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    ABSTRACT: Individuals with inherited skin diseases often pose one of the most difficult diagnostic challenges in dermatology. The hunt for the underlying molecular pathology may involve candidate gene screening or linkage analysis, which is usually determined by the initial history, the physical findings and laboratory tests. Recent technical advances in DNA sequencing, however, are shifting the diagnostic paradigm. Notably, next-generation sequencing allows a more comprehensive approach to diagnosing inherited diseases, with potential savings of both time and money. In the setting of a paediatric dermatology genetics clinic in Kuwait, we therefore performed whole-exome sequencing on seven individuals without a priori detailed knowledge of the patients' disorders: from these sequencing data, we diagnosed X-linked hypohidrotic ectodermal dysplasia (two cases), acrodermatitis enteropathica, recessive erythropoietic protoporphyria (two siblings) and localized recessive dystrophic epidermolysis bullosa (two siblings). All these groups of disorders are clinically and genetically heterogeneous, but the sequencing data proved inherently useful in improving patient care and avoiding unnecessary investigations. Our observations highlight the value of whole-exome sequencing, in combination with robust bioinformatics analysis, in determining the precise molecular pathology and clinical diagnosis in patients with genetic skin disorders, notably at an early stage in the clinical evaluation of these often complex disorders and thereby support a new paradigm for future diagnostics.
    No preview · Article · Dec 2013 · Experimental Dermatology
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    ABSTRACT: Reversible protein acetylation provides a central mechanism for controlling gene expression and cellular signaling events. It is governed by the antagonistic commitment of two enzymes families: the histone acetyltransferases (HATs) and the histone deacetylases (HDACs). HDAC4, like its class IIa counterparts, is a potent transcriptional repressor through interactions with tissue specific transcription factors via its N-terminal domain. Whilst the lysine deacetylase activity of the class IIa HDACs is much less potent than that of the class I enzymes, HDAC4 has been reported to influence protein deacetylation through its interaction with HDAC3. To investigate the influence of HDAC4 on protein acetylation we employed the immunoaffinity-based AcetylScan proteomic method. We identified many proteins known to be modified by acetylation, but found that the absence of HDAC4 had no effect on the acetylation profile of the murine neonate brain. This is consistent with the biochemical data suggesting that HDAC4 may not function as a lysine deacetylase, but these in vivo data do not support the previous report showing that the enzymatic activity of HDAC3 might be modified by its interaction with HDAC4. To complement this work, we used Affymetrix arrays to investigate the effect of HDAC4 knock-out on the transcriptional profile of the postnatal murine brain. There was no effect on global transcription, consistent with the absence of a differential histone acetylation profile. Validation of the array data by Taq-man qPCR indicated that only protamine 1 and Igfbp6 mRNA levels were increased by more than one-fold and only Calml4 was decreased. The lack of a major effect on the transcriptional profile is consistent with the cytoplasmic location of HDAC4 in the P3 murine brain.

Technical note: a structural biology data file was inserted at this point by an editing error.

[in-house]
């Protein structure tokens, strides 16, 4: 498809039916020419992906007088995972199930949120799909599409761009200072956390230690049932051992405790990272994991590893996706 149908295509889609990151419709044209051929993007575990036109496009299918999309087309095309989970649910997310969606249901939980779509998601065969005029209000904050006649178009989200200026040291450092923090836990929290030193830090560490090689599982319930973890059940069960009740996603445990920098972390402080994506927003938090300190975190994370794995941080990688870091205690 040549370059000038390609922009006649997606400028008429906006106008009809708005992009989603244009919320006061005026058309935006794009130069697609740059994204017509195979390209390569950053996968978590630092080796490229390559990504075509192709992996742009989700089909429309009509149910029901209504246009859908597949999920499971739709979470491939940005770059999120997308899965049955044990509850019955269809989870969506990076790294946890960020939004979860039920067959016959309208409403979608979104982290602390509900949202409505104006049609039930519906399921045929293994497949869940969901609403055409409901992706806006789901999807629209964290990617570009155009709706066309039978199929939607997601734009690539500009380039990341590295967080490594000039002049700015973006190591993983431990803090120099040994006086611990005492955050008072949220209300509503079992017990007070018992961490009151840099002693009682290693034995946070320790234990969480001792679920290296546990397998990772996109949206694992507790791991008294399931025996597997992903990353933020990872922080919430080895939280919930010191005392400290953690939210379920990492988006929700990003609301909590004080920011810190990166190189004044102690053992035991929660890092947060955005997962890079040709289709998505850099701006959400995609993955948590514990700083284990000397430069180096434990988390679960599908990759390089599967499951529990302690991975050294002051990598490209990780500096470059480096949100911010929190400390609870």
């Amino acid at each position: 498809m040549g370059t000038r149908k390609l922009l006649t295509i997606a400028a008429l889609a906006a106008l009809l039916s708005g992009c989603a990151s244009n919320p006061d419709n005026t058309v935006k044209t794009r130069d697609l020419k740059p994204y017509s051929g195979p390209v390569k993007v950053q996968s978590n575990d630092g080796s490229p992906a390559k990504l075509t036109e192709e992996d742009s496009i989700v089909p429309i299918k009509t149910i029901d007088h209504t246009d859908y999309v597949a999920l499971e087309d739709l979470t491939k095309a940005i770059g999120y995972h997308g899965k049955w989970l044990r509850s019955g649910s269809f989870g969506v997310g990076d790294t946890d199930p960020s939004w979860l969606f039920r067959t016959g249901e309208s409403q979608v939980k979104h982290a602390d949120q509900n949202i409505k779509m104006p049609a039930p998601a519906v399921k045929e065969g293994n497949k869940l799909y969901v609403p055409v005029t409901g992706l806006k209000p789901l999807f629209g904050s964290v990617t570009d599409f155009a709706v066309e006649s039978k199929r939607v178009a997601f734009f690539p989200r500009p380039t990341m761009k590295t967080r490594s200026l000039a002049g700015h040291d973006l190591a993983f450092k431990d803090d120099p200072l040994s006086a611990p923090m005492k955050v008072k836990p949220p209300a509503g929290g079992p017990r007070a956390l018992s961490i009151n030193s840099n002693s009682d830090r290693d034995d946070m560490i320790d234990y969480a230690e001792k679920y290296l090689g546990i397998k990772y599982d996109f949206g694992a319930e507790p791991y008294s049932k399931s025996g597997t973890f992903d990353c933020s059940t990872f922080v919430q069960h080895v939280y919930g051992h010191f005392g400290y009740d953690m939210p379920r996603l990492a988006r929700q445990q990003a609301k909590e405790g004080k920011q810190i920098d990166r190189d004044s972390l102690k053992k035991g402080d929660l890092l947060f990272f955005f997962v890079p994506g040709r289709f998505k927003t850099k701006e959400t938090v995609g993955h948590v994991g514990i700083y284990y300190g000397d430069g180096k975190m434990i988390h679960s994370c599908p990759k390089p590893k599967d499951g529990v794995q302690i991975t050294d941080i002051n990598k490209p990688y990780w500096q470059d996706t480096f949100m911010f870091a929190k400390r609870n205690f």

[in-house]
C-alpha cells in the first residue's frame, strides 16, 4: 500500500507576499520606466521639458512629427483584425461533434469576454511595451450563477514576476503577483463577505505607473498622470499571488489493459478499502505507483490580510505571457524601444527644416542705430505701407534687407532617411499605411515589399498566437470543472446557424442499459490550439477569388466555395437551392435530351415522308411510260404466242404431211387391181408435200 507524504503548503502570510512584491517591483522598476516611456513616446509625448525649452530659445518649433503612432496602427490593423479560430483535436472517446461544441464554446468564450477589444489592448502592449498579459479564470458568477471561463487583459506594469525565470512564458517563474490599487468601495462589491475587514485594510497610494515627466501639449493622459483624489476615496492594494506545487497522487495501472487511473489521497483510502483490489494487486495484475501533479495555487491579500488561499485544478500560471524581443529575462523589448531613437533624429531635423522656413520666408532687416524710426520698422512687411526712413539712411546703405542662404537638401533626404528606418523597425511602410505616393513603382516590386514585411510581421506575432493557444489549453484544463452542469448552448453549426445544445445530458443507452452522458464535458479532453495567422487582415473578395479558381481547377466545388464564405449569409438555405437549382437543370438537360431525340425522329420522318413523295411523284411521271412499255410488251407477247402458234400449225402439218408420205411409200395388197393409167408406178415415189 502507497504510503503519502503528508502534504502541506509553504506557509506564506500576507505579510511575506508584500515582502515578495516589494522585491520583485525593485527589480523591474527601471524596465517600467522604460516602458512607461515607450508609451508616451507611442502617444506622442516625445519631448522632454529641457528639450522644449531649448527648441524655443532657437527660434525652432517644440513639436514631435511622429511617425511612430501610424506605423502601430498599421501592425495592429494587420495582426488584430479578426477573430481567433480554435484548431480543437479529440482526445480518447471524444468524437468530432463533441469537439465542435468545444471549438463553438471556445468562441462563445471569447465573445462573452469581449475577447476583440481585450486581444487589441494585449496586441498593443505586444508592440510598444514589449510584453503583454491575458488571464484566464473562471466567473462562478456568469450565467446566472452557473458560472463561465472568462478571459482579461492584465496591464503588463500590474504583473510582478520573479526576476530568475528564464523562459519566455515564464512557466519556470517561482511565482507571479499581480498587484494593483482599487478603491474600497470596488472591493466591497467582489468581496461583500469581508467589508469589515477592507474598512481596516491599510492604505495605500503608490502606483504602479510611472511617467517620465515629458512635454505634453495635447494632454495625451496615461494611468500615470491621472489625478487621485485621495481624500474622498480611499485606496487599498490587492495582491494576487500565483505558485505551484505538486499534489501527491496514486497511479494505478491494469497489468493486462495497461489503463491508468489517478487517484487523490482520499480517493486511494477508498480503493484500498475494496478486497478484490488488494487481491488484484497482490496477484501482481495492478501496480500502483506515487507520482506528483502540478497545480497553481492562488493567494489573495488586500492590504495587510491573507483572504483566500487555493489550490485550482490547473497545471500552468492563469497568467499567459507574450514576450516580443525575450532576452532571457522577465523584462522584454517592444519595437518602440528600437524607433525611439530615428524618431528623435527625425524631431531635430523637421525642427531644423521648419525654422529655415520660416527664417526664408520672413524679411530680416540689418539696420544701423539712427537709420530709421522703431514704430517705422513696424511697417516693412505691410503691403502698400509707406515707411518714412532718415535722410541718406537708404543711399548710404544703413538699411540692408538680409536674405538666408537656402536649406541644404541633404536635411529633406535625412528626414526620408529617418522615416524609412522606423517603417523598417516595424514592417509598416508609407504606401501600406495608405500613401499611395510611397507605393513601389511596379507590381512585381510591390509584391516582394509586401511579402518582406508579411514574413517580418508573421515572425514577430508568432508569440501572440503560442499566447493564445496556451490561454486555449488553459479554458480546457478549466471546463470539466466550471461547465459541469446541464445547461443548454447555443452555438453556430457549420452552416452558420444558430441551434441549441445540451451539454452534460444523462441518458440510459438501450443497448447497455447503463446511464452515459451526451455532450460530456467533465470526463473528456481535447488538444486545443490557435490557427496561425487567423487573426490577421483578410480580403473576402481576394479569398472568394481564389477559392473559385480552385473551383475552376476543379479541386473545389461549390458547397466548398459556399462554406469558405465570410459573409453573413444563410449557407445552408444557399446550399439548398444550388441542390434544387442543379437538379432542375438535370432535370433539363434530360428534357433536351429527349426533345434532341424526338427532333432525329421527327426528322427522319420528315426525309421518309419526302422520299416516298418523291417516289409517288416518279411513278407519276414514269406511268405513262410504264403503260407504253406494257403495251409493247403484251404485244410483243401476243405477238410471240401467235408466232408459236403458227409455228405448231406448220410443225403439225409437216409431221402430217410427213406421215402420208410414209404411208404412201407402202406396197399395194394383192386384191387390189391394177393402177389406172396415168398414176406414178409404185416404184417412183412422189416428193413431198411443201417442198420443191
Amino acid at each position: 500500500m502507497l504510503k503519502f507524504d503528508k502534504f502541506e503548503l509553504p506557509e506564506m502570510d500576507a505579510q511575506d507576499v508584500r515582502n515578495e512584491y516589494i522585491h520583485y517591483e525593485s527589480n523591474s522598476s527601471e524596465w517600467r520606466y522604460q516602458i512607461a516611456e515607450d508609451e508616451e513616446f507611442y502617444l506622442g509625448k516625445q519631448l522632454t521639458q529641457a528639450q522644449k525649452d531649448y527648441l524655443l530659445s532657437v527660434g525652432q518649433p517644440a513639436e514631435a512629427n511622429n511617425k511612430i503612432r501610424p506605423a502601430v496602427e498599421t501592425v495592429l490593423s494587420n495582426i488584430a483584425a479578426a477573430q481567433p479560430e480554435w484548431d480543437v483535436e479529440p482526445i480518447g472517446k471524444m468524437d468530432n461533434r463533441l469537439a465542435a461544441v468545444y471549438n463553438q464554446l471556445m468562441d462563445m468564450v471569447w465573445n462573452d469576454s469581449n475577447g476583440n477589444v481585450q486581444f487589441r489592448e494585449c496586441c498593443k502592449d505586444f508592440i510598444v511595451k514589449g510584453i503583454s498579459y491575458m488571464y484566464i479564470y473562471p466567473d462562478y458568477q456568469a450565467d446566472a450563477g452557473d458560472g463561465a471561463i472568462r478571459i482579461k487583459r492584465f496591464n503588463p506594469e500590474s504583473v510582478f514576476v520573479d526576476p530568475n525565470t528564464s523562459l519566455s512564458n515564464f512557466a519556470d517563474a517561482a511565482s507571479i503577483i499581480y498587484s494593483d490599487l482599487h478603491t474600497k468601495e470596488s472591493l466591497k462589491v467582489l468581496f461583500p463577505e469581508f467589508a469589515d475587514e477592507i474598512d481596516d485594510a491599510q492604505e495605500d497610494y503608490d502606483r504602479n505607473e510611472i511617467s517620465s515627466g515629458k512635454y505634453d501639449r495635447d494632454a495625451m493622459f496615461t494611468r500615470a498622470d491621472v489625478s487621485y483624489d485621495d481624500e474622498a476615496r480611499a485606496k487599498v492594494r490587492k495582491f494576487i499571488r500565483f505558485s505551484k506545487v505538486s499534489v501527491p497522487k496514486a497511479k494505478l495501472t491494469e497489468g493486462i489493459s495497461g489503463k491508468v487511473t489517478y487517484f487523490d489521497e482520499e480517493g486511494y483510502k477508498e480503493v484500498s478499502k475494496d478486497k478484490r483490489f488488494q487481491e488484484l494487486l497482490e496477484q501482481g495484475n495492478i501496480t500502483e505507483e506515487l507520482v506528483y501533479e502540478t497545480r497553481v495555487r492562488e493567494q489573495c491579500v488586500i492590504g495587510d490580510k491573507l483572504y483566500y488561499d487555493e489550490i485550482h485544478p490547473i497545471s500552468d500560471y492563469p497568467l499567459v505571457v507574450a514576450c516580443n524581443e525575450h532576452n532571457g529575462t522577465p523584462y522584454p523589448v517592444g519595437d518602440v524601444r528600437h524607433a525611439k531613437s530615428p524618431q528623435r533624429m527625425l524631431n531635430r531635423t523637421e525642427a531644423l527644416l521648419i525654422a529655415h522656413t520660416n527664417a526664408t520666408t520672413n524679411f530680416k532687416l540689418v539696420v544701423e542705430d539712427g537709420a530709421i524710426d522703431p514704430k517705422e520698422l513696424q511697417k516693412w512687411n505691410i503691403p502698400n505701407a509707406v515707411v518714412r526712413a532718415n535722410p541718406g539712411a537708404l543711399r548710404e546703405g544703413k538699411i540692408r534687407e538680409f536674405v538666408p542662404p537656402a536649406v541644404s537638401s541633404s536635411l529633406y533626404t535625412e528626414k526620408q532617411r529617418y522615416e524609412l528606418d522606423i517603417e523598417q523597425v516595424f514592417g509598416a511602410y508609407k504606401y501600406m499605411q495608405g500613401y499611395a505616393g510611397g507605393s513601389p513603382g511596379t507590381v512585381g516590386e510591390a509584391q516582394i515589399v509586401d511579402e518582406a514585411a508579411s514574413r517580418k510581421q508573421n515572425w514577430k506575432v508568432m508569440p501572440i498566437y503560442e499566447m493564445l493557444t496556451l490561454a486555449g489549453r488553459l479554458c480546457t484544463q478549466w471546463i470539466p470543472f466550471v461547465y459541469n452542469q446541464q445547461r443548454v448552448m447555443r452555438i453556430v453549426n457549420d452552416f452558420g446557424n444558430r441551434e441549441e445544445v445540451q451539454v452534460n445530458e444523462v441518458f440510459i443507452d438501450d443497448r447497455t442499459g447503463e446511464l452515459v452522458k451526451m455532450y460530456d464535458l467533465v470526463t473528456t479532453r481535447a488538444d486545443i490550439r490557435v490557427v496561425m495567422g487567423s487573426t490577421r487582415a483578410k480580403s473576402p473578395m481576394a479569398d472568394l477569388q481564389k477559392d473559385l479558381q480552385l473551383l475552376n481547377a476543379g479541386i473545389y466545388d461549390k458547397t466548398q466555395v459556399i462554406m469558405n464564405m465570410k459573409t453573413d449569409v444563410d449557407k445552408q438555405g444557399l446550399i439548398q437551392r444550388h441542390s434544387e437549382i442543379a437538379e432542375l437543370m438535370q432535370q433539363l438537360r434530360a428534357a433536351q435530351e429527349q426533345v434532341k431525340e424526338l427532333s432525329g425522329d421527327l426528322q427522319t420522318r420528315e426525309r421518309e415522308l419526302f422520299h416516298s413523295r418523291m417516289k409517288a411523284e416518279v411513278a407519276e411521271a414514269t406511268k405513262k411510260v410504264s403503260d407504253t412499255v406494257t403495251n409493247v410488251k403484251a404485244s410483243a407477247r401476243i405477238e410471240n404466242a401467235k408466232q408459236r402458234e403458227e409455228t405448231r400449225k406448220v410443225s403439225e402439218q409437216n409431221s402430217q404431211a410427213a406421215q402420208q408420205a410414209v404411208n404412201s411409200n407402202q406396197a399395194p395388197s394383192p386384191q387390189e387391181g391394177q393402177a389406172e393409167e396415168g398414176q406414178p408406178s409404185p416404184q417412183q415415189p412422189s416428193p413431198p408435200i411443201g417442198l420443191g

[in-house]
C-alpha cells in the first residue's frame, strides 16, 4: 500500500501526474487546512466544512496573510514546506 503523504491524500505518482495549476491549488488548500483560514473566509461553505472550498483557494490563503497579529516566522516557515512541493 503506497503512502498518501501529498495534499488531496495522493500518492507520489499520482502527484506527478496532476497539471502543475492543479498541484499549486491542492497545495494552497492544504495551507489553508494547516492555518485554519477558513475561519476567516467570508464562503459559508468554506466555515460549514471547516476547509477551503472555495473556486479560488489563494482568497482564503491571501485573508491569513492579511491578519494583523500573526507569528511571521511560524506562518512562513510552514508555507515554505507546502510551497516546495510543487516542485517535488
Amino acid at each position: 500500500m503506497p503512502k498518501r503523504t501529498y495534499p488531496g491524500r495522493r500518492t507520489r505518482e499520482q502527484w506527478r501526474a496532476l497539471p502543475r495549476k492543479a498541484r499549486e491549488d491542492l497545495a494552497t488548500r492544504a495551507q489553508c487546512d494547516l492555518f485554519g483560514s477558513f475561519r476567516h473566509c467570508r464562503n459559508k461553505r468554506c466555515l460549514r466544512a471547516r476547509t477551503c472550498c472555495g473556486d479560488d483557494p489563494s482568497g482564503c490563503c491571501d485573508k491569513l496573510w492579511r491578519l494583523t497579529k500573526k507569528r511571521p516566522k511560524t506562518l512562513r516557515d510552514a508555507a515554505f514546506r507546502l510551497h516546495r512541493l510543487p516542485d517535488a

Full-text · Article · Nov 2013 · PLoS ONE
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    ABSTRACT: As IL36RN mutations are a cause of generalized pustular psoriasis (GPP), three recent investigations attempted to correlate the IL36RN genotype with GPP clinical presentations. These studies found that IL36RN mutations account for only a fraction of GPP cases presenting with concomitant psoriasis vulgaris (PV; common or typical psoriasis). Pathogenic alleles were also found in control populations, indicating that environmental triggers and/or modifier genes may contribute to the disease.
    No preview · Article · Nov 2013 · Journal of Investigative Dermatology
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